UN chief: Bahamas cannot foot the cost of Dorian alone

As United Nations (UN) Secretary General António Guterres yesterday warned that climate change will increase risks of devastating natural disasters, Prime Minister Dr. Hubert Minnis said the government expects a decrease in revenue as a result of Hurricane Dorian.

“We anticipate that the revenue will decrease,” Minnis said at a press conference at the Office of the Prime Minister.

“However we’ve been getting quite a lot of assistance from the international community.”

Guterres said there should be financing available for countries like The Bahamas when they are affected by climate-related disasters.

“In our new era of climate crisis, hurricanes and storms have turbocharged,” he said.

“They have come with greater intensity and frequency, the direct result of warmer oceans.”

He added, “It is absolutely essential to create an international consensus that concessional financing needs to be put at the disposal of countries for the reconstruction and for the capacity to do that reconstruction, increasing the resilience of the societies, and of the communities and of the countries to future disasters that inevitably will come,” he said.

Guterres urged countries to come up with plans to reduce emissions and reduce the impact of climate-related disasters on vulnerable countries.

“This climate emergency packs a triple punch of injustice,” he said.

“Firstly, the worst impact is on countries with the lowest greenhouse emissions. The Bahamas is a very good example of that. Secondly, it is the poorest and most vulnerable people in those countries who suffer most.

“…And third, repeated storms trap countries in a cycle of disaster and debt. The financial cost of the damage caused by Dorian is not clear, but it will be in the billions of dollars, and The Bahamas cannot be expected to foot this bill alone.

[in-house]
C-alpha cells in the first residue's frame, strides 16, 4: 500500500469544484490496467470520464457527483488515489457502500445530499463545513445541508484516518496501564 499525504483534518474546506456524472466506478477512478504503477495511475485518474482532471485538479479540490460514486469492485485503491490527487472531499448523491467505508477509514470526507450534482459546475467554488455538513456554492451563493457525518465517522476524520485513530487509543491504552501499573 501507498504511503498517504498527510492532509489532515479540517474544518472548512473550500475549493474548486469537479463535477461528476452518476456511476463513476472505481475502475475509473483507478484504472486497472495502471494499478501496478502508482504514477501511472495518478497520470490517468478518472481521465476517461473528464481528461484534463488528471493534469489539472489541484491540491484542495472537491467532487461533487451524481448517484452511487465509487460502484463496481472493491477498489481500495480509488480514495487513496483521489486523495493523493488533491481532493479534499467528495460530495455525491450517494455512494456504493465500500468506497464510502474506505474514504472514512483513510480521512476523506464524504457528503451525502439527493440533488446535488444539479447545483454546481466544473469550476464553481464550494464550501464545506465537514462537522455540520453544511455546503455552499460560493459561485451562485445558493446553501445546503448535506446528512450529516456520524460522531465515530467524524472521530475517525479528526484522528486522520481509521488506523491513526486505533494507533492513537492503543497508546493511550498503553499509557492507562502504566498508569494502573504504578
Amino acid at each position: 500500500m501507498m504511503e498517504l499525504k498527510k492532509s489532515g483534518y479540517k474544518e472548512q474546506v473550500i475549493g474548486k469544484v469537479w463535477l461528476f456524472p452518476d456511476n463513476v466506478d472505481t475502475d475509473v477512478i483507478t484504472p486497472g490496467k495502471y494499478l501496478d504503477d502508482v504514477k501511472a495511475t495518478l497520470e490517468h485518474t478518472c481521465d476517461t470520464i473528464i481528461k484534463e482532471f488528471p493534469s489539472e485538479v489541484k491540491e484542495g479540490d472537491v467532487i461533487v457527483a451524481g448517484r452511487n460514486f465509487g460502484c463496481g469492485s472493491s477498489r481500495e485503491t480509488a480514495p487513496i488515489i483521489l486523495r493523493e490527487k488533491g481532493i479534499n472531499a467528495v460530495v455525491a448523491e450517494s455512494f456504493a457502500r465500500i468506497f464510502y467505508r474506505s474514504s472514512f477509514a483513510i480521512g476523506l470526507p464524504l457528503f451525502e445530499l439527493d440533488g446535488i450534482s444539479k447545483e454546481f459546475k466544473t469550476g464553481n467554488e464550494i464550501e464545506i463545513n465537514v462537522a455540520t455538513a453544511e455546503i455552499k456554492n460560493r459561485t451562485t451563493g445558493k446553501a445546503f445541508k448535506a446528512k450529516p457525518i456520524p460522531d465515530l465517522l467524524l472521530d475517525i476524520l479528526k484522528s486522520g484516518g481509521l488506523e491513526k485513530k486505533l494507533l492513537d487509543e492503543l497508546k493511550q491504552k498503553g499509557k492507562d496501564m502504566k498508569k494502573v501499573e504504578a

“These new, upscaled climate-related disasters demand a new multilateral response. Climate financing is an element. We must reach a target of $100 million per year from public and private sources for mitigation and adaptation in the developing world, as rich countries have been promising for nearly a decade.

“And we must improve access to development financing. In cases like The Bahamas, I strongly support proposals to convert debt into investment in resilience.

“Concessional financing must be made available to indebted middle-income countries that are vulnerable to extreme weather events, and this is something which we have been working hard to make the international community fully support.

“But most importantly, the entire international community must address the climate crisis with rising ambition and action to implement the Paris Agreement.”

He added, “This is a battle for our lives, but it is a battle we can and must win. Solutions exist, but for them to be achieved, we must shift taxes from people’s income to carbon; stop subsidizing fossil fuels and stop building nuclear plants by 2020 across the world.”

Minnis emphasized that New Providence, the country’s main economic center was unaffected by the storm, as were other Family Islands. He urged the international community to assist The Bahamas by continuing to visit unaffected islands.

Asked how the government is preparing for the possibility that New Providence could be hit by a storm of the intensity of Dorian, Minnis said there is much work to be done, but that there is evidence that The Bahamas is headed in the right direction.

“As we continue to build, we must improve our building codes, building structures,” he said.

“The shantytowns that we have that we know about, we know that those are in danger of being affected by the elements of the storm, so those are areas that we must aggressively pursue and correct. It is essential for individuals to know that they must live in proper accommodations.

“We must continue to build resilience and improve continuously, because the strength of the hurricane was Category 6. Who knows what’s next?

“Two hundred miles per hour (mph) is quite a bit. But, in spite of that, if you looked at many homes, some of the homes withstood 200 mph and in many instances it was even higher than 200 mph.”

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Rachel Knowles

Rachel joined The Nassau Guardian in January 2019. Rachel covers national issues. Education: University of Virginia in Charlottesville, BA in Foreign Affairs and Spanish

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